We must first address whether the district court may properly refer the matter to the Bureau of Prisons for resolution. Credit for time served is indeed a matter which generally falls within the province of the Bureau of Prisons under 18 U.S.C. § 3585(b). See United States v. Wilson, 503 U.S. 329, 332-36, 112 S.Ct. 1351, 1354-55, 117 L.Ed.2d 593 (1992). Nevertheless, we see no reason why the principles underlying Wilson would apply to this case. Here, Drake seeks to invoke a Guidelines provision to reduce his federal sentence. The applicability of a Guidelines provision is a question for the sentencing court. See United States v. Kiefer, 20 F.3d 874, 876 (8th Cir. 1994) ("[W]e find nothing in Wilson suggesting that the Attorney General's authority under § 3585(b) limits a sentencing court's power to apply § 5G1.3 of the Guidelines.").
18 U.S.C. § 3585(b) provides:
A defendant shall be given credit toward the service of a term of imprisonment for any time he has spent in official detention prior to the date the sentence commences —
(1) as a result of the offense for which the sentence was imposed; or
(2) as a result of any other charge for which the defendant was arrested after the commission of the offense for which the sentence was imposed;
that has not been credited against another sentence.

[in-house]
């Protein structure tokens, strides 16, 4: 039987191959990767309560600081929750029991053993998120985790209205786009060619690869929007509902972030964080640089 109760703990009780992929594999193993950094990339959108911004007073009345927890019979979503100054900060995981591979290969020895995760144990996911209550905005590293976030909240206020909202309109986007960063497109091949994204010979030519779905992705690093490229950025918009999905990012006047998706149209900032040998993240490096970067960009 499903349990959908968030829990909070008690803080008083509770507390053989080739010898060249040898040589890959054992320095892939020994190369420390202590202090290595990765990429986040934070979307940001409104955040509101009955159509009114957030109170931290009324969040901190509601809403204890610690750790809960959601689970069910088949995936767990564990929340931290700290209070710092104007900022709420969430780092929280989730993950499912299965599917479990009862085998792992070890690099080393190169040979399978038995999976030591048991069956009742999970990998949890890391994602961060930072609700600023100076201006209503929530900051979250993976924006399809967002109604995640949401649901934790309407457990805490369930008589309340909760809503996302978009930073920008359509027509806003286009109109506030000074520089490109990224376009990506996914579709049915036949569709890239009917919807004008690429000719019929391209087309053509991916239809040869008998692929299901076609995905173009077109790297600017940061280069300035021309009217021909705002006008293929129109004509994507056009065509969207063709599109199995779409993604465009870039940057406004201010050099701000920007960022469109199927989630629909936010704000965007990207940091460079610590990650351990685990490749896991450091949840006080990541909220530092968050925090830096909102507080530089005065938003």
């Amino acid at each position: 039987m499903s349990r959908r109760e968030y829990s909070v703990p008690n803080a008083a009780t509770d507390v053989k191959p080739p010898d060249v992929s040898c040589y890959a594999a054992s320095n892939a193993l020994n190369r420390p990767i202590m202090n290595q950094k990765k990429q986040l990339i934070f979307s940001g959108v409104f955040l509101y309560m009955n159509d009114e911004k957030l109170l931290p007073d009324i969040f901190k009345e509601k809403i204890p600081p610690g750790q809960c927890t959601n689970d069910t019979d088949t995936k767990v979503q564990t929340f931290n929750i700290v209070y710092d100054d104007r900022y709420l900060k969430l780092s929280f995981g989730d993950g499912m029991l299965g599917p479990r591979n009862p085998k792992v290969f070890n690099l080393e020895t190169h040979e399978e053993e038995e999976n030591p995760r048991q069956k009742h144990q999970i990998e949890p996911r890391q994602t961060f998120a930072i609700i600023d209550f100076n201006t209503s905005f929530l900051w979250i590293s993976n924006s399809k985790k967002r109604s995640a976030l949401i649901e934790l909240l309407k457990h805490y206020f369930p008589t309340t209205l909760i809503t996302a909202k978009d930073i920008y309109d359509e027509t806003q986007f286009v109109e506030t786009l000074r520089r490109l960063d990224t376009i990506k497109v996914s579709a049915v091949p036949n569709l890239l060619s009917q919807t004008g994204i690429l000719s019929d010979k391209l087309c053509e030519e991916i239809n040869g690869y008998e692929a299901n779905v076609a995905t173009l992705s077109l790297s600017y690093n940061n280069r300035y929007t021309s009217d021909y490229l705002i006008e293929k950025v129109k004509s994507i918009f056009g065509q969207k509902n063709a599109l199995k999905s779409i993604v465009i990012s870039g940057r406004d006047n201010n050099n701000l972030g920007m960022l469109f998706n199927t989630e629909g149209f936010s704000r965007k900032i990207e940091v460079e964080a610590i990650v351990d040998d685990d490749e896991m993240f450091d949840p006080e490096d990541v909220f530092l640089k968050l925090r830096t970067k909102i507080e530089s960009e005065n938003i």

Indeed, as the Court in Wilson explained, " [a]fter a District Court sentences a federal offender, the Attorney General, through the Bureau of Prisons, has the responsibility for administering the sentence." Wilson, 503 U.S. at 335, 112 S.Ct. at 1355 (emphasis added). Such language presumes that the district court will first sentence the offender — applying the relevant Sentencing Guidelines — before credit determinations shall be made by the Bureau of Prisons.
Application of section 5G1.3(b) is a matter for the court, not the Bureau, to decide.
As to the merits, 18 U.S.C. § 924(e)(1) requires that a defendant with three prior violent felonies who violates section 922(g) be "imprisoned not less than fifteen years." Yet if Drake's interpretation is correct, the federal sentence imposed will fall below this mandatory minimum. We thus must determine whether Drake's state sentence constitutes "imprisonment" for the purposes of 18 U.S.C. § 924(e)(1) such that the total sentence served will satisfy the mandatory minimum.